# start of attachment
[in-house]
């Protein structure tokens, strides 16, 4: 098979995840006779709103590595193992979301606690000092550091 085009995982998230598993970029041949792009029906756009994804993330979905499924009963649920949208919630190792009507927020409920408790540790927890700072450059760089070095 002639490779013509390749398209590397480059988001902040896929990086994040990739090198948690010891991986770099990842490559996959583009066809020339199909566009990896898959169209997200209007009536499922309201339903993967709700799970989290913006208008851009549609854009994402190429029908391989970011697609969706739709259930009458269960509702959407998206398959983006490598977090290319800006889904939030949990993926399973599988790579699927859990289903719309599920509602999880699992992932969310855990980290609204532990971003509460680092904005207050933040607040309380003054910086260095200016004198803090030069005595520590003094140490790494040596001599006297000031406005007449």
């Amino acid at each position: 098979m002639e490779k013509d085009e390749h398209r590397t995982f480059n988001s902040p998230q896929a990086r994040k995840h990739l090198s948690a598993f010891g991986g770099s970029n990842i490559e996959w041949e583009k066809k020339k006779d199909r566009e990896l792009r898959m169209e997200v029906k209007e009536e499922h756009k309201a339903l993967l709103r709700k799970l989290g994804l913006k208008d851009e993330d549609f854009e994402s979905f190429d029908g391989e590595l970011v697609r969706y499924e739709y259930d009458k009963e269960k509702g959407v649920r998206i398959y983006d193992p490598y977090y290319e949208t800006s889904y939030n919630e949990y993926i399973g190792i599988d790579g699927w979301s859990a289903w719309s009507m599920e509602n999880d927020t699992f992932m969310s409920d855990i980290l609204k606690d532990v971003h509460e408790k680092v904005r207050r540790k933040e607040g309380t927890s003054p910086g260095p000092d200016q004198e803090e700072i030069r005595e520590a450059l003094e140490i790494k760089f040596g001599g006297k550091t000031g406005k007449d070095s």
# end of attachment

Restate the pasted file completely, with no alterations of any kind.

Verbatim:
[in-house]
């Protein structure tokens, strides 16, 4: 098979995840006779709103590595193992979301606690000092550091 085009995982998230598993970029041949792009029906756009994804993330979905499924009963649920949208919630190792009507927020409920408790540790927890700072450059760089070095 002639490779013509390749398209590397480059988001902040896929990086994040990739090198948690010891991986770099990842490559996959583009066809020339199909566009990896898959169209997200209007009536499922309201339903993967709700799970989290913006208008851009549609854009994402190429029908391989970011697609969706739709259930009458269960509702959407998206398959983006490598977090290319800006889904939030949990993926399973599988790579699927859990289903719309599920509602999880699992992932969310855990980290609204532990971003509460680092904005207050933040607040309380003054910086260095200016004198803090030069005595520590003094140490790494040596001599006297000031406005007449």
């Amino acid at each position: 098979m002639e490779k013509d085009e390749h398209r590397t995982f480059n988001s902040p998230q896929a990086r994040k995840h990739l090198s948690a598993f010891g991986g770099s970029n990842i490559e996959w041949e583009k066809k020339k006779d199909r566009e990896l792009r898959m169209e997200v029906k209007e009536e499922h756009k309201a339903l993967l709103r709700k799970l989290g994804l913006k208008d851009e993330d549609f854009e994402s979905f190429d029908g391989e590595l970011v697609r969706y499924e739709y259930d009458k009963e269960k509702g959407v649920r998206i398959y983006d193992p490598y977090y290319e949208t800006s889904y939030n919630e949990y993926i399973g190792i599988d790579g699927w979301s859990a289903w719309s009507m599920e509602n999880d927020t699992f992932m969310s409920d855990i980290l609204k606690d532990v971003h509460e408790k680092v904005r207050r540790k933040e607040g309380t927890s003054p910086g260095p000092d200016q004198e803090e700072i030069r005595e520590a450059l003094e140490i790494k760089f040596g001599g006297k550091t000031g406005k007449d070095s």